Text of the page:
In a stinging reproach to Rep. Alexandria Ocasio-Cortez and her cohorts who scuttled the deal by which Amazon would have built a headquarters in Queens, Ocasio-Cortez’s district, Amazon is reputedly going to place its headquarters in Manhattan instead.
According to The New York Post, Amazon is communicating with Brookfield, the owners of the One Manhattan West building and its impending partner, Two Manhattan West, starting with securing “at least 100,000 square feet or much more.” Although Two Manhattan West won’t be equipped for tenants until 2022, 67-story One Manhattan West will be ready by autumn 2020 and boasts a 250,000-square-foot space inside. The massive space is not available in perpetuity, but it can fit Amazon’s needs until Two Manhattan is ready, according to the Post’s sources.
The Post noted, “Brookfield, which owns the two Manhattan West towers (and another at 5 Manhattan West, where Amazon is already a tenant), denied through a spokesman that it was leasing to the Seattle company. But multiple sources pointed to the company’s strict confidentiality agreements as a potential reason.”
Sources told the Post that Amazon is also thinking of renting space in the U.S. Post Office building across from the Brookfield buildings.
Amazon had originally planned to construct a four-million-square-foot campus in Long Island City. Queens residents were delighted with the prospect of the rumored 25,000 jobs that were mentioned, as well as the effect on local businesses. Alfredo Ortiz, president & CEO of the Job Creators Network told the Post that for every job Amazon would have created, a multiplier effect would have affected five or more other local jobs.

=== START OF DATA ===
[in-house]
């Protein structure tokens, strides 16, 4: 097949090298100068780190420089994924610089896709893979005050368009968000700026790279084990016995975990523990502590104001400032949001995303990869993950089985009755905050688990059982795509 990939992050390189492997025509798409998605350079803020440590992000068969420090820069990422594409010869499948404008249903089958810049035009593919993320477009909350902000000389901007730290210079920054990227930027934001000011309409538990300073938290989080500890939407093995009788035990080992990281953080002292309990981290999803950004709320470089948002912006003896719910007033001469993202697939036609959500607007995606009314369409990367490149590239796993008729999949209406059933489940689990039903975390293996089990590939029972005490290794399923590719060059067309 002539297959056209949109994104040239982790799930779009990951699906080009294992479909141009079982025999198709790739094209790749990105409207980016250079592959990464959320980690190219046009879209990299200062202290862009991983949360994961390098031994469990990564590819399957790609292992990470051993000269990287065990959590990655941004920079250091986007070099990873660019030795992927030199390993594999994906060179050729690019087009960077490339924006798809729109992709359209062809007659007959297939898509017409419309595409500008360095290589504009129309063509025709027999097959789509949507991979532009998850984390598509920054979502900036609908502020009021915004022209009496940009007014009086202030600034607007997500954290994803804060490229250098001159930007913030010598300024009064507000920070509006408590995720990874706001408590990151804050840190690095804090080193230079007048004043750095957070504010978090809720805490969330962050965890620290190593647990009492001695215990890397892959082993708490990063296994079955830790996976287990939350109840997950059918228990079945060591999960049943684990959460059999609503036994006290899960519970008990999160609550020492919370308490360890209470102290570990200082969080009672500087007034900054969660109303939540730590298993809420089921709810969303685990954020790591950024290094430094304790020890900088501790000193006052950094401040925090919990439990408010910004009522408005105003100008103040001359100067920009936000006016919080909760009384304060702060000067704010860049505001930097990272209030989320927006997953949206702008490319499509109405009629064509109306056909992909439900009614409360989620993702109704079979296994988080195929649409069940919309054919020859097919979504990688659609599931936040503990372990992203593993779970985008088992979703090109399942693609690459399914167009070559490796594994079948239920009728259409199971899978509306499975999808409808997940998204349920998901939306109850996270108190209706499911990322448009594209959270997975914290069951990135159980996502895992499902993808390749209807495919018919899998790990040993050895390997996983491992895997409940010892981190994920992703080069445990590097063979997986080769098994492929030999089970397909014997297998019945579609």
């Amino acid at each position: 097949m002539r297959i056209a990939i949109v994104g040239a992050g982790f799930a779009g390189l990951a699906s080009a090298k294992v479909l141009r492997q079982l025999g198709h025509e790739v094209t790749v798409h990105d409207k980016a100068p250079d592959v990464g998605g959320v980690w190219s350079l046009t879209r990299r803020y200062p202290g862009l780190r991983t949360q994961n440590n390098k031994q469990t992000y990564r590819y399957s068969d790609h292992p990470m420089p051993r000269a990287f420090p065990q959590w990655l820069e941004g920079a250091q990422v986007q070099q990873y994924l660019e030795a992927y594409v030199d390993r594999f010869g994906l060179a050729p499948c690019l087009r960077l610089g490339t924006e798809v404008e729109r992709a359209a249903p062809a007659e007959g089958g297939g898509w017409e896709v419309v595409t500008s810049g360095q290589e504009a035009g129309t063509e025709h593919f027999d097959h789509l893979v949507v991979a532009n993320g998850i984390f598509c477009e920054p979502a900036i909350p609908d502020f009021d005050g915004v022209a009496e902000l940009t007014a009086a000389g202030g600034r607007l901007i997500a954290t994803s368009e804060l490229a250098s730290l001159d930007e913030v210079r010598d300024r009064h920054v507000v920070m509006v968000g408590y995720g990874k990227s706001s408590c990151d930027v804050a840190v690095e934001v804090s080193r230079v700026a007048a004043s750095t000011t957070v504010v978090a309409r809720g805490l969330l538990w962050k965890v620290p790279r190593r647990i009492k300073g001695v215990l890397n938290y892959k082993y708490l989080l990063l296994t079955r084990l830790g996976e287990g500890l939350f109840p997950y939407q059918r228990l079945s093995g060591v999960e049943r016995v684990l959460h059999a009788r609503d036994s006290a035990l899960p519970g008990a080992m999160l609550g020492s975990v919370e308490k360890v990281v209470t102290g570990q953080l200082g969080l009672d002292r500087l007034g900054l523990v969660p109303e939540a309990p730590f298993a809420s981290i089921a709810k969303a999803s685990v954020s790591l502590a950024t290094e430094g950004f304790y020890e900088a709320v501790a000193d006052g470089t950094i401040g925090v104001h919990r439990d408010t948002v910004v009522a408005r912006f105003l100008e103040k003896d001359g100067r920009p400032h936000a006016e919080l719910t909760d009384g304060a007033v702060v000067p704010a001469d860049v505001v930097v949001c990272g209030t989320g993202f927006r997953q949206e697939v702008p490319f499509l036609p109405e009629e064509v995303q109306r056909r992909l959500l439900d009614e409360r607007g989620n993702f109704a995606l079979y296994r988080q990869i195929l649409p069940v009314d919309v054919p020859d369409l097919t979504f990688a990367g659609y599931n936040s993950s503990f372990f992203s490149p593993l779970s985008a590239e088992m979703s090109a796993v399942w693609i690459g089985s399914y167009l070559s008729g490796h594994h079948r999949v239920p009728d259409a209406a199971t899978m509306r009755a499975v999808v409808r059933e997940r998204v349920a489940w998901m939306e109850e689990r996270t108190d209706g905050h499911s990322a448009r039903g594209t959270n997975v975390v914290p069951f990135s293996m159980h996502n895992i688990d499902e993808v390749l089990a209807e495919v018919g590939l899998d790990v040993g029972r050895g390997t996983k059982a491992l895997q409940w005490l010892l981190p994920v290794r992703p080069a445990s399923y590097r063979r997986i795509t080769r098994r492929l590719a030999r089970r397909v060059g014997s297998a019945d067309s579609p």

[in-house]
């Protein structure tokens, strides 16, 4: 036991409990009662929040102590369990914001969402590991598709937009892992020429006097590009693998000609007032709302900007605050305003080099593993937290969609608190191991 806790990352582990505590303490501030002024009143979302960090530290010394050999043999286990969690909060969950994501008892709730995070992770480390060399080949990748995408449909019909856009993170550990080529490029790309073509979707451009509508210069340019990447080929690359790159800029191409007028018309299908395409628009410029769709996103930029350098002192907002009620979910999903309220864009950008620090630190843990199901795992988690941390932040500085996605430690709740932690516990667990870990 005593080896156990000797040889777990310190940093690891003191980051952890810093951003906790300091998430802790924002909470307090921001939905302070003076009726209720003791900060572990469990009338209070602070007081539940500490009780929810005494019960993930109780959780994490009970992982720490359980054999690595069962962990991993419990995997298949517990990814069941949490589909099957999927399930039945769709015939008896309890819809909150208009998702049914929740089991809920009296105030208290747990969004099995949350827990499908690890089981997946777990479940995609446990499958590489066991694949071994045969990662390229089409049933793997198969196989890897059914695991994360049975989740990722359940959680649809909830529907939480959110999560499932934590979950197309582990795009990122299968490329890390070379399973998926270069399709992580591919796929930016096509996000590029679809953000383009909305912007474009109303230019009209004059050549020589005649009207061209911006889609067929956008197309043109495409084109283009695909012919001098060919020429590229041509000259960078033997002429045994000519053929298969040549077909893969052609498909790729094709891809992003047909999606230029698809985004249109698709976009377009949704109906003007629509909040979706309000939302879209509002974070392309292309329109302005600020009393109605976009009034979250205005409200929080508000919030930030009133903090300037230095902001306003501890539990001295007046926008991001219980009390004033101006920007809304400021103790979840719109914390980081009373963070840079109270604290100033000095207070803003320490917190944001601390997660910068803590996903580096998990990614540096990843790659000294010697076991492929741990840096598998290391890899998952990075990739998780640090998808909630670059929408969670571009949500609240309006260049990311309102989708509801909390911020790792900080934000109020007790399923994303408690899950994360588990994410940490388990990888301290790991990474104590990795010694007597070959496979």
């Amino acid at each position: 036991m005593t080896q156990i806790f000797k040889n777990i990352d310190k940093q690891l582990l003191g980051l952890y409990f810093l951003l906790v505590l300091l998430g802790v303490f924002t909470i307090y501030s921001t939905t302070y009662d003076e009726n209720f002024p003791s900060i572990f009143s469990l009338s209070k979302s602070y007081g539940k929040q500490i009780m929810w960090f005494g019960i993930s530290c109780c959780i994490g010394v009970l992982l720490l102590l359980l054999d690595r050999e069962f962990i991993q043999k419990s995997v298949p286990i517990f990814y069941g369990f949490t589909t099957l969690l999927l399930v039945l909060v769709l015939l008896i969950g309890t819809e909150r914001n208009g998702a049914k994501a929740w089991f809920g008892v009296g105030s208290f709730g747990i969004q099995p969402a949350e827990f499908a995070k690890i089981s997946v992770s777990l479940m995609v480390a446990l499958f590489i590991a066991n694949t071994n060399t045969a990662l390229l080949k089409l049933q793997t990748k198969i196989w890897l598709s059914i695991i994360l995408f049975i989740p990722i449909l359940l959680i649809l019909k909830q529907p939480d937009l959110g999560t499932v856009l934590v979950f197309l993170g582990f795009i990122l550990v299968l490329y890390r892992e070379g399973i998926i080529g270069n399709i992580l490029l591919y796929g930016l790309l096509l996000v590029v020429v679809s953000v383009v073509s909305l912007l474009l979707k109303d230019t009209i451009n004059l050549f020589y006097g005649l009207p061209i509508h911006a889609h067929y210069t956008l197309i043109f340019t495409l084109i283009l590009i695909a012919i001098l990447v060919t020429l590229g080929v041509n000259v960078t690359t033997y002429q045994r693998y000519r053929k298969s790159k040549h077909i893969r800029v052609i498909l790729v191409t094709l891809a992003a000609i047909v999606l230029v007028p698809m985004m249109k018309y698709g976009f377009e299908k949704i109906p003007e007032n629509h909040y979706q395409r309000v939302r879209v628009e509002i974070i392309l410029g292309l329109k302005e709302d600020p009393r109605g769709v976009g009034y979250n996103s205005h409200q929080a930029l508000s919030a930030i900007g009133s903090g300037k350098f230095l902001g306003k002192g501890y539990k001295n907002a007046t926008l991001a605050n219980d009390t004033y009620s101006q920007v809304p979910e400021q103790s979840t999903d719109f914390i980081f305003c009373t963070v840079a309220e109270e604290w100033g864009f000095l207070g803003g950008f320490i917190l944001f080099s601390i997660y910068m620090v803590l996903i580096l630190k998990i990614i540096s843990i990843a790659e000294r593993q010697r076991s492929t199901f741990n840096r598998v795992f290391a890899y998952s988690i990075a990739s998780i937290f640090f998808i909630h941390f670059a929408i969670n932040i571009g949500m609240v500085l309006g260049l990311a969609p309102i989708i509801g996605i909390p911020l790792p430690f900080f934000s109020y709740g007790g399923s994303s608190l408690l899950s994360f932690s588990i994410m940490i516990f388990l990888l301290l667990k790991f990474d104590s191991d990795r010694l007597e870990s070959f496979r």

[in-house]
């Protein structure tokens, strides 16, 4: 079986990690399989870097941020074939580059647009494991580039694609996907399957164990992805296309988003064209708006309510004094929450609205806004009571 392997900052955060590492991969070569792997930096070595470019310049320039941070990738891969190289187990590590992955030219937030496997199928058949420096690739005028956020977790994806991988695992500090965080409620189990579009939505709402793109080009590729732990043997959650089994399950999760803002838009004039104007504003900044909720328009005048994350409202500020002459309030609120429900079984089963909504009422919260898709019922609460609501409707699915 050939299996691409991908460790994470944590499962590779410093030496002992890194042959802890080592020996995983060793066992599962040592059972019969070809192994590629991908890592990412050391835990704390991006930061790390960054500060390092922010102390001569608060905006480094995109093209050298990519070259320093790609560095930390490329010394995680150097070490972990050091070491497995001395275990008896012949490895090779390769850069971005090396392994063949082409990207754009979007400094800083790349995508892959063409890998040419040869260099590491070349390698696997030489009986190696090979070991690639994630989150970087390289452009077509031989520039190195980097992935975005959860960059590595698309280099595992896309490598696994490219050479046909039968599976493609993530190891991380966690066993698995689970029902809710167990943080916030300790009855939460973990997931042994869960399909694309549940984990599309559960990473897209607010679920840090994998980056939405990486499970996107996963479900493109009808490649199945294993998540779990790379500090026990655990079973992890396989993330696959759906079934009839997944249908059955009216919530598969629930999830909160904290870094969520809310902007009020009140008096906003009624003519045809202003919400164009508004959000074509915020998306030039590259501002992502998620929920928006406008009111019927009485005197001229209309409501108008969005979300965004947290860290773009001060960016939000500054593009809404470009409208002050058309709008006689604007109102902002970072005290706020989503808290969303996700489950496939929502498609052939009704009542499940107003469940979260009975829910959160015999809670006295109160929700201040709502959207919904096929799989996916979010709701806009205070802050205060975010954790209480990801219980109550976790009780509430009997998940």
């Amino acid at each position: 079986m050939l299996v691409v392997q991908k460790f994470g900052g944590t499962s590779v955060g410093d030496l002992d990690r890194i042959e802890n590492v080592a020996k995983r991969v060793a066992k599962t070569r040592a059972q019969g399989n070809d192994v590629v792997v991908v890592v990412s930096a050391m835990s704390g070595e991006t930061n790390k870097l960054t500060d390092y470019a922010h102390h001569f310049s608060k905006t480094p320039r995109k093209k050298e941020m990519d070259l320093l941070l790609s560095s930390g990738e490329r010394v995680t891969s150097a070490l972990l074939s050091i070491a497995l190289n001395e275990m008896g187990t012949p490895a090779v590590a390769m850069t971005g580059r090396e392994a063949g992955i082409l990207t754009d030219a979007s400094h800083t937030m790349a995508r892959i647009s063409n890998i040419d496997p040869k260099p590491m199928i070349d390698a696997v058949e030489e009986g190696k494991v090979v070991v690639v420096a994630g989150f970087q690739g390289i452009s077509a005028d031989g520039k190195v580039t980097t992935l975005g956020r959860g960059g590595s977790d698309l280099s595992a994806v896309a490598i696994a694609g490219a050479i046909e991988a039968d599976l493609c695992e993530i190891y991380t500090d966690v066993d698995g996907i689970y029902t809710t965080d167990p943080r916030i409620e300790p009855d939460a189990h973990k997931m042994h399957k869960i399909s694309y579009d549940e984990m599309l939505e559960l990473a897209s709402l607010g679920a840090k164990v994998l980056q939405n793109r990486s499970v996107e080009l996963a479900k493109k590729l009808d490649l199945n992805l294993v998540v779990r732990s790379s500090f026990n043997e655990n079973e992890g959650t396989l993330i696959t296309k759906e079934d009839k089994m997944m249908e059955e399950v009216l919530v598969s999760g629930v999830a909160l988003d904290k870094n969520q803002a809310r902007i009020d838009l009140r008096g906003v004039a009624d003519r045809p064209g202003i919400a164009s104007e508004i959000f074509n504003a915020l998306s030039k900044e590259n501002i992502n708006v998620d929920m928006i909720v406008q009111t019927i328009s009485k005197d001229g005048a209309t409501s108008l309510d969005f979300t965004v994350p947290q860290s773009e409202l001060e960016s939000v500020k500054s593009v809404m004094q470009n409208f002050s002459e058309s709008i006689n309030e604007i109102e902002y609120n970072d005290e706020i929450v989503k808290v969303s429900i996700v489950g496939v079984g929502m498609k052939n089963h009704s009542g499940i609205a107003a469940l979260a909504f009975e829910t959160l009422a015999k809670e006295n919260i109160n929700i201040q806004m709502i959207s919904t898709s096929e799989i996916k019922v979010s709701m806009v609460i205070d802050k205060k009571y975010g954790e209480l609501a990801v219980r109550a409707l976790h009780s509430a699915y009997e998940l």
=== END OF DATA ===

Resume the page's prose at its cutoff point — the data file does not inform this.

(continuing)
The Post noted, “The Long Island City deal would also have seen Amazon invest in a 600-seat public school; a workforce development and training space; an artists’ workspace; and 149,650 square feet of public open space, among other projects — all of which is now lost.”
“After much thought and deliberation, we’ve decided not to move forward with our plans to build a headquarters for Amazon in Long Island City, Queens,” Jodi Seth, an Amazon spokeswoman, said in a statement. In the statement, Amazon noted that “a number of state and local politicians have made it clear that they oppose our presence and will not work with us to build the type of relationships that are required to go forward with the project we and many others envisioned in Long Island City.”
Ocasio-Cortez celebrated the demise of Amazon’s plans, tweeting, “Anything is possible: today was the day a group of dedicated, everyday New Yorkers & their neighbors defeated Amazon’s corporate greed, its worker exploitation, and the power of the richest man in the world.”
State senator Michael N. Gianaris chortled, “Rather than seriously engage with the community they proposed to profoundly change, Amazon continued its effort to shakedown governments to get its way. It is time for a national dialogue about the perils of these types of corporate subsidies.”
New York Gov. Andrew Cuomo took a shot at Ocasio-Cortez and her cohorts, issuing a statement in which he said, “A small group politicians [sic] put their own narrow political interests above their community — which poll after poll showed overwhelmingly supported bringing Amazon to Long Island City — the state’s economic future and the best interests of the people of this state.”